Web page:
Reservations can live a secure, productive and even prosperous
life as long as there is uncertainty about who governs in Indian
Country.  That is my first point.

     Secondly, it is essential that we all attempt to understand
how the United States was created and that the United States did
not create Indian Nations.  While it may be a controversial view
shared by some Indian Leaders, Congressman Lloyd Meeds and me, I
believe we must recognize as a fundamental reality that the
political status of Indian Nations has not been formally
established.  It is certain, however, that Indian Nations are not
now, nor have they ever been a part of the United States or the
U.S. federal system. Indian Nations are not a THIRD LEVEL OF
have a defined political status inside the United States.  If they
do have a political status in relation to the United States, it
might be described as "associated nations."

     Thirdly, I believe we must understand and agree that Indian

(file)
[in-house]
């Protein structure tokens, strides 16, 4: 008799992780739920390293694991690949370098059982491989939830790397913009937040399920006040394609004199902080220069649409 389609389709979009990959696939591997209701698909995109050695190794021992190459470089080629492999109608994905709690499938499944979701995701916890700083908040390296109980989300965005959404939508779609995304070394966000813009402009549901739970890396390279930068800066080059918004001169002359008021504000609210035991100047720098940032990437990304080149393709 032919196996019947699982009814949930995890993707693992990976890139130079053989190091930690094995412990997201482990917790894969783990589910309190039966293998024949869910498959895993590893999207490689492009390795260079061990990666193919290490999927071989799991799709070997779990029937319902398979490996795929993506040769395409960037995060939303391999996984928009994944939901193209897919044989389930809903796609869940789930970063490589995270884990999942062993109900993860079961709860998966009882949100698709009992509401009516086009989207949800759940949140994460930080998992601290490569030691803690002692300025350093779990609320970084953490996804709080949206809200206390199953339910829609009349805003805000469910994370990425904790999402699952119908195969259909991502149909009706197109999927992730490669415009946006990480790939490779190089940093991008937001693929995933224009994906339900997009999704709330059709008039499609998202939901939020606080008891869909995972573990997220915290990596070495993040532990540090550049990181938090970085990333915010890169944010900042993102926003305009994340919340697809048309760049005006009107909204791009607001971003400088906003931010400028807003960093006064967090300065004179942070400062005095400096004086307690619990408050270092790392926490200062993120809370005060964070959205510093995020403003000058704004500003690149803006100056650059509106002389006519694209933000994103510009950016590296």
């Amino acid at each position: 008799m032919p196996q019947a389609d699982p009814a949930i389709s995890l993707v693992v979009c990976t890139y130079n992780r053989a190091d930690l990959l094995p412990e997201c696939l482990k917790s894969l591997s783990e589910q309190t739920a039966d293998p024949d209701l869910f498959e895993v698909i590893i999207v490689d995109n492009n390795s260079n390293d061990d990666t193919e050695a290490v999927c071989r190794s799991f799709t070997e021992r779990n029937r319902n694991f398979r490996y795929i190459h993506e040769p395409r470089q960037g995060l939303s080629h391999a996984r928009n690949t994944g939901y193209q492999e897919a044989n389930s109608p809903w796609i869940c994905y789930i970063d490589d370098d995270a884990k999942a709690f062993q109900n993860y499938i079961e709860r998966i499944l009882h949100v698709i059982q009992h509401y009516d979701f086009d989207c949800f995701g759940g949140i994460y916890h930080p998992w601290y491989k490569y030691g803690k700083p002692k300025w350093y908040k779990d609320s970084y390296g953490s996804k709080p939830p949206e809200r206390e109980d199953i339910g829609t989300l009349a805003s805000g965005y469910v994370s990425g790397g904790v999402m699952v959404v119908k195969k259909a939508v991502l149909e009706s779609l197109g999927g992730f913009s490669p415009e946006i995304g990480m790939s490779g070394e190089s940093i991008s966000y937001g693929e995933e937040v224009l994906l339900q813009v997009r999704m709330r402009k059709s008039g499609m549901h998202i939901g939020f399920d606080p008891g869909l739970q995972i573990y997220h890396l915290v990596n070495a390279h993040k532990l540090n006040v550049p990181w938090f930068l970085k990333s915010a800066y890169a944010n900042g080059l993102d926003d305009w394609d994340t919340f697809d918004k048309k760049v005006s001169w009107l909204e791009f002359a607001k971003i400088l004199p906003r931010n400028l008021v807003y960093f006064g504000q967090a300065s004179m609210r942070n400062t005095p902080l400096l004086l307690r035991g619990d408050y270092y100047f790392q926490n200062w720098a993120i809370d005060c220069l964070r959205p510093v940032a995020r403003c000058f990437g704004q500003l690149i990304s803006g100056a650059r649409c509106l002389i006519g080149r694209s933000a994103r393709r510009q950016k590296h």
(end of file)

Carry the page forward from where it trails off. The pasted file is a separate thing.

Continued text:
Nations have original and inherent sovereignty -- separate and
distinct from the sovereignty of the United States, the various
States and all other nations and states in the world.

     Finally, I suggest that peoples which are distinct from all
other must share in the human right to self-determination, the
right to freely exercise their own social, economic, political and
cultural rights and to choose their political status without
external interference;  and they must, therefore, have the right
to exercise self-government.

     The answer to our second questions largely depends on the
extent to which Indian people and non-Indians alike agree to these
four points.  If these points are generally agreed to, then the
prospect of determining who will govern Indian Nations and
establishing their political status in the future becomes

     To those who ask, "How can you have sovereign nations inside
a sovereign state?"  I would only ask that they examine the facts.
There are sovereign Indian Nations inside the United States
boundaries whether they like it or not.  How do you have many
sovereigns inside of a country?  Examine the U.S. Constitution and